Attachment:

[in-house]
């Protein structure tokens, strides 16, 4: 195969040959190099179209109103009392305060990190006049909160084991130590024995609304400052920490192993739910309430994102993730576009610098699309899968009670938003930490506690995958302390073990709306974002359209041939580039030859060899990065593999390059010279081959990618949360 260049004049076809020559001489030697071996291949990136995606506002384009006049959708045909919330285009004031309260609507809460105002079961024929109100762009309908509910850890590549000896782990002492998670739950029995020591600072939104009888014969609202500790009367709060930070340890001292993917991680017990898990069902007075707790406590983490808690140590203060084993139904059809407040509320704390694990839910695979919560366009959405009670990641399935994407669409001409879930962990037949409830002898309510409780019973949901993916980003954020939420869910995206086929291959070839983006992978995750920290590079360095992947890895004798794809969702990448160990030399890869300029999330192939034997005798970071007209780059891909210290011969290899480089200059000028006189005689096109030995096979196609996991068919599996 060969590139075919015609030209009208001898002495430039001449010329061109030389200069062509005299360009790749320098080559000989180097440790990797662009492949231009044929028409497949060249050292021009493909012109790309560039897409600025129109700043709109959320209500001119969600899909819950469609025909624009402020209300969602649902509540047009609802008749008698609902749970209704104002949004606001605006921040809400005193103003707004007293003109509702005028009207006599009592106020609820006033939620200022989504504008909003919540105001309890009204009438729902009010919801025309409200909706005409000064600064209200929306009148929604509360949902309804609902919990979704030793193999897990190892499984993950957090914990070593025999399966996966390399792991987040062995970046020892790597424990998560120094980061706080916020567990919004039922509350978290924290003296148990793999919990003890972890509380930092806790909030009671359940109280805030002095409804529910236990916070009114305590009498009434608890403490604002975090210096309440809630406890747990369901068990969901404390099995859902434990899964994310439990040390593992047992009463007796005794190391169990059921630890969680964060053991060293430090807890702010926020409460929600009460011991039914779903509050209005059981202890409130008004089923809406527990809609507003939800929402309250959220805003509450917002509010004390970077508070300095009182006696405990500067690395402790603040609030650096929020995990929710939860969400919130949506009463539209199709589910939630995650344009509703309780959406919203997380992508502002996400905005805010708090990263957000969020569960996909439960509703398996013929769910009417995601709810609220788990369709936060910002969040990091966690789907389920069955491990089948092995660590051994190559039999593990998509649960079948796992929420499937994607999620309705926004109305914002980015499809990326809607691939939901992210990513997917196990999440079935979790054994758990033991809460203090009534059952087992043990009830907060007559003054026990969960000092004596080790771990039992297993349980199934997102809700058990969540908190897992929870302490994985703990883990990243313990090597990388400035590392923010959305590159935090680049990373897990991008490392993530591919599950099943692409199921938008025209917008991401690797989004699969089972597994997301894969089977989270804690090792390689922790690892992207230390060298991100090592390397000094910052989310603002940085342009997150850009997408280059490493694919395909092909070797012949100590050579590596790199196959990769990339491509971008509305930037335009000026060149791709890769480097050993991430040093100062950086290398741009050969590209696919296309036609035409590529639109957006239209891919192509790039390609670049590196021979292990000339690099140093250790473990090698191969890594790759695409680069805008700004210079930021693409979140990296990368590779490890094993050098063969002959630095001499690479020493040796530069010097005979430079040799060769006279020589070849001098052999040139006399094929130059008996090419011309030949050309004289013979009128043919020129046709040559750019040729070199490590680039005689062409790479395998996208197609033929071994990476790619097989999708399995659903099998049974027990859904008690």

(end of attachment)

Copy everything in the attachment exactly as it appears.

[in-house]
């Protein structure tokens, strides 16, 4: 195969040959190099179209109103009392305060990190006049909160084991130590024995609304400052920490192993739910309430994102993730576009610098699309899968009670938003930490506690995958302390073990709306974002359209041939580039030859060899990065593999390059010279081959990618949360 260049004049076809020559001489030697071996291949990136995606506002384009006049959708045909919330285009004031309260609507809460105002079961024929109100762009309908509910850890590549000896782990002492998670739950029995020591600072939104009888014969609202500790009367709060930070340890001292993917991680017990898990069902007075707790406590983490808690140590203060084993139904059809407040509320704390694990839910695979919560366009959405009670990641399935994407669409001409879930962990037949409830002898309510409780019973949901993916980003954020939420869910995206086929291959070839983006992978995750920290590079360095992947890895004798794809969702990448160990030399890869300029999330192939034997005798970071007209780059891909210290011969290899480089200059000028006189005689096109030995096979196609996991068919599996 060969590139075919015609030209009208001898002495430039001449010329061109030389200069062509005299360009790749320098080559000989180097440790990797662009492949231009044929028409497949060249050292021009493909012109790309560039897409600025129109700043709109959320209500001119969600899909819950469609025909624009402020209300969602649902509540047009609802008749008698609902749970209704104002949004606001605006921040809400005193103003707004007293003109509702005028009207006599009592106020609820006033939620200022989504504008909003919540105001309890009204009438729902009010919801025309409200909706005409000064600064209200929306009148929604509360949902309804609902919990979704030793193999897990190892499984993950957090914990070593025999399966996966390399792991987040062995970046020892790597424990998560120094980061706080916020567990919004039922509350978290924290003296148990793999919990003890972890509380930092806790909030009671359940109280805030002095409804529910236990916070009114305590009498009434608890403490604002975090210096309440809630406890747990369901068990969901404390099995859902434990899964994310439990040390593992047992009463007796005794190391169990059921630890969680964060053991060293430090807890702010926020409460929600009460011991039914779903509050209005059981202890409130008004089923809406527990809609507003939800929402309250959220805003509450917002509010004390970077508070300095009182006696405990500067690395402790603040609030650096929020995990929710939860969400919130949506009463539209199709589910939630995650344009509703309780959406919203997380992508502002996400905005805010708090990263957000969020569960996909439960509703398996013929769910009417995601709810609220788990369709936060910002969040990091966690789907389920069955491990089948092995660590051994190559039999593990998509649960079948796992929420499937994607999620309705926004109305914002980015499809990326809607691939939901992210990513997917196990999440079935979790054994758990033991809460203090009534059952087992043990009830907060007559003054026990969960000092004596080790771990039992297993349980199934997102809700058990969540908190897992929870302490994985703990883990990243313990090597990388400035590392923010959305590159935090680049990373897990991008490392993530591919599950099943692409199921938008025209917008991401690797989004699969089972597994997301894969089977989270804690090792390689922790690892992207230390060298991100090592390397000094910052989310603002940085342009997150850009997408280059490493694919395909092909070797012949100590050579590596790199196959990769990339491509971008509305930037335009000026060149791709890769480097050993991430040093100062950086290398741009050969590209696919296309036609035409590529639109957006239209891919192509790039390609670049590196021979292990000339690099140093250790473990090698191969890594790759695409680069805008700004210079930021693409979140990296990368590779490890094993050098063969002959630095001499690479020493040796530069010097005979430079040799060769006279020589070849001098052999040139006399094929130059008996090419011309030949050309004289013979009128043919020129046709040559750019040729070199490590680039005689062409790479395998996208197609033929071994990476790619097989999708399995659903099998049974027990859904008690």